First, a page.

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Born to be free

Adventure sports aren't always about seeking adrenaline. For many, it's a way of breaking free from the shackles that bind and limit us

travel Updated: Aug 15, 2010 12:08 IST

Rayna Aranha, 34, can easily
qualify as the poster girl for
adrenaline junkies. Unlike colleagues
with home loans and
sizeable savings, this
Bangalore-based IT professional admits
to not having the 'right' bank balance
for her age, but that's only to be expected.
Aranha has bigger things to tackle,
like life's several neglected fears that
add up over the years with the potential
to leave us incapacitated -- fear of
heights, fear of depths, fear of the
unknown, even motion sickness.


For Aranha, there's only one thing to do when faced with such a fear -- take up an adventure sport that brings her face to face with it.

"I have motion sickness, and the best way for me to beat my inhibition is to take the wheel and go," said Aranha, who learnt driving at 13 and soon began to take road trips across the country.

It was on one of these driving trips that she met the group of people who introduced her to rallying. "Rallying is a hard sport to be in, not to mention expensive, but I enjoyed my two years of it thoroughly," she said. "It was a now or never moment for me, but I knew I didn't want to get chained to a desk job, "she said

It was a similar decision that Badal Doshi -- currently India's second ranking Super-Cross champion -- took in 1994 as a 16-year-old. "I come from a Gujarati family -- we're meant to make money," he joked. "My parents were very unhappy that I chose to pursue something where you spend a lot money, but make very little," said the Navi Mumbai resident.

But the 33-year-old MotoX and rally champion, who represented India at the Asian Scooter Grand Prix in 2006 and 2007, has no regrets.

"I eventually had to help out in the family business, because even though I was bringing home the trophies, I was making no money," said Doshi.

Whatever money Doshi made, he'd pump back into his sport. In the past 17 years, he has participated in over 150 events, garnered more than a 100 wins, and visited "every city between the Himalaya and Tamil Nadu."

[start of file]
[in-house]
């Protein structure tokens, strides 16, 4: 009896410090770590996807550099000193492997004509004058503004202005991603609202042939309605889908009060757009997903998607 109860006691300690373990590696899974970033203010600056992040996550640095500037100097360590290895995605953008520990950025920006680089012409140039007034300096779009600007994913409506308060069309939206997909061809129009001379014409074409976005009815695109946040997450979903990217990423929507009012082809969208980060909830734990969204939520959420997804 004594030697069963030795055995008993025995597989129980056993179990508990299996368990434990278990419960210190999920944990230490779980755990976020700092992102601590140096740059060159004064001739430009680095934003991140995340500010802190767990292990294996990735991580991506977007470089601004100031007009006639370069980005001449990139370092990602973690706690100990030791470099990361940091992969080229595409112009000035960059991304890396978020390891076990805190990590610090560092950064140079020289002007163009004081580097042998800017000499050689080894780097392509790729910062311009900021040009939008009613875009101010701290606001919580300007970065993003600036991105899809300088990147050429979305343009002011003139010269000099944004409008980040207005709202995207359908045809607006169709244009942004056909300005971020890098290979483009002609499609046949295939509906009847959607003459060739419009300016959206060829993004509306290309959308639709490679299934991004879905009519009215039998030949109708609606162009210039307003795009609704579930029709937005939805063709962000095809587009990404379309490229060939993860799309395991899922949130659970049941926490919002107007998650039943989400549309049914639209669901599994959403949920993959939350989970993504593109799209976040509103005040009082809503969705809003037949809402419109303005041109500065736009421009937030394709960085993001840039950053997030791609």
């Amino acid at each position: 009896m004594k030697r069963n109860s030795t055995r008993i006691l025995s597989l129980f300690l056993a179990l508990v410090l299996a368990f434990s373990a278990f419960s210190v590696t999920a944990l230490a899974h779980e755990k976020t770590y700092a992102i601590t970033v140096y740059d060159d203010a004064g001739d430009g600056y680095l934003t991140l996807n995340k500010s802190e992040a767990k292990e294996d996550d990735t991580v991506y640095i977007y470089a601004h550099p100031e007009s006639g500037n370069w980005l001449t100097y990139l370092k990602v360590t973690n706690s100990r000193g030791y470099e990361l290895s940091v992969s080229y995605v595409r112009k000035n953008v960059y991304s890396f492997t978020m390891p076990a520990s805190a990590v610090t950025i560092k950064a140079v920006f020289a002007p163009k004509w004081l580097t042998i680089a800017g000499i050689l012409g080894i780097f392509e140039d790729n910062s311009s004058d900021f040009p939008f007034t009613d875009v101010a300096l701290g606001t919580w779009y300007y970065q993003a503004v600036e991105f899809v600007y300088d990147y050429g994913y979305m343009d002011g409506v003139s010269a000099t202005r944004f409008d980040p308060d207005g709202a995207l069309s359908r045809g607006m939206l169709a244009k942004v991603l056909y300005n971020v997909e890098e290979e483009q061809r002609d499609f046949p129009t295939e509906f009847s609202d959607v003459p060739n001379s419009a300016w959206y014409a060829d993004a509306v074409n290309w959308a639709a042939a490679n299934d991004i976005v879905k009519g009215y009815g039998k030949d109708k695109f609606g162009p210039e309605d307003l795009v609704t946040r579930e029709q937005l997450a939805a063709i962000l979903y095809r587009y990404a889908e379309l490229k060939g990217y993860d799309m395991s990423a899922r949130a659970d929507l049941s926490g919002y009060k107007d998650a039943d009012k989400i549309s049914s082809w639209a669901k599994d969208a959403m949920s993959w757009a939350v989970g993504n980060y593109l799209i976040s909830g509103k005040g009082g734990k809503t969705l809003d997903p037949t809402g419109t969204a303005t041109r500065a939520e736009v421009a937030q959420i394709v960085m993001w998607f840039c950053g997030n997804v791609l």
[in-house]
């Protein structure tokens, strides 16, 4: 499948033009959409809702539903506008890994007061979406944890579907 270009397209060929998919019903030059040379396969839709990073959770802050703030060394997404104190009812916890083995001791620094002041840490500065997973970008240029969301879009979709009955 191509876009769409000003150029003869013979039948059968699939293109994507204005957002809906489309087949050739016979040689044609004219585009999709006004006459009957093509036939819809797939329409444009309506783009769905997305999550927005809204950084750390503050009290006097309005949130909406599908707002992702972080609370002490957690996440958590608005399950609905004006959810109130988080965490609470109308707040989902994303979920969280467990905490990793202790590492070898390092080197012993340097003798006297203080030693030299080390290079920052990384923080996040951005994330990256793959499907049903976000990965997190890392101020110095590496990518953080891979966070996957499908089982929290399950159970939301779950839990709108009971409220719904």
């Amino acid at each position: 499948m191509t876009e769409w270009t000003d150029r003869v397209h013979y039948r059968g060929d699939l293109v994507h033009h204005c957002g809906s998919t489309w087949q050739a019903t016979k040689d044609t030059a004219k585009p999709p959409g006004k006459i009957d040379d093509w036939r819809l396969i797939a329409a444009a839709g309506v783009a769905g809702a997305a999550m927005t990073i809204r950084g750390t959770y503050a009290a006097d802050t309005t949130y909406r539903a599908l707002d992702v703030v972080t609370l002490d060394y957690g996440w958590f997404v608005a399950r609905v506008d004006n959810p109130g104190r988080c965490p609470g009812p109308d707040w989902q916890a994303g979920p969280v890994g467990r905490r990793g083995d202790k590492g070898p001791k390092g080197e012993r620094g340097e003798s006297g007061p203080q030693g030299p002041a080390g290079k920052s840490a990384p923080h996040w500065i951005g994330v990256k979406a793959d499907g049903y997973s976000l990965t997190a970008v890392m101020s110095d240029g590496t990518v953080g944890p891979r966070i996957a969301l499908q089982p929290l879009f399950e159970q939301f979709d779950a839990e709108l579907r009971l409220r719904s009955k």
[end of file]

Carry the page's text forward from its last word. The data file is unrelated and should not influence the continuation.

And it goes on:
While for Doshi, extreme adventure sport was a way of following his passion in the face of parental displeasure, for 38-year-old entrepreneur Arachana Trasy, it offered a muchneeded break from her hectic work schedule. Trasy, who owns an entertainment design firm, went skydiving in Australia in January.

To drive home the point, she rented a Harley Davidson and rode 45 km to the skydiving institute, where she underwent a rigorous training of 'knee bending, shoulder tapping, hand opening instructions and exercises', before being flown 25,000 ft high for a jump.

"You jump and freefall at a speed that you've never been at in your life. You're so high up in the sky falling with no control -- the feeling is astounding," she said.

The freefall may have lasted four minutes, but the experience gave Trasy a high that lasted for days after.

Sports commentator Charu Sharma, 50, was one of the first Indians to climb Mt Meru in an Indo-Swedish expedition in 1986. And while Sharma has been an avid mountaineer since college, driven by "the incredible attraction of the topography, the weather, the scenery and the loneliness" of a mountain range, his passion for mountaineering is not to seek adventure.

"One of the first things you realise when you attempt a climb is that you may not return. In that context, I've made some of the best friends of my life," said Sharma.

"And once you return," he added, "You have a greater appreciation of what you left behind."

"Mountaineering is way of breaking free from the small unnecessary things we get caught up with in our everyday lives. It's a great way to get rid of the notion that we are indispensable," he said.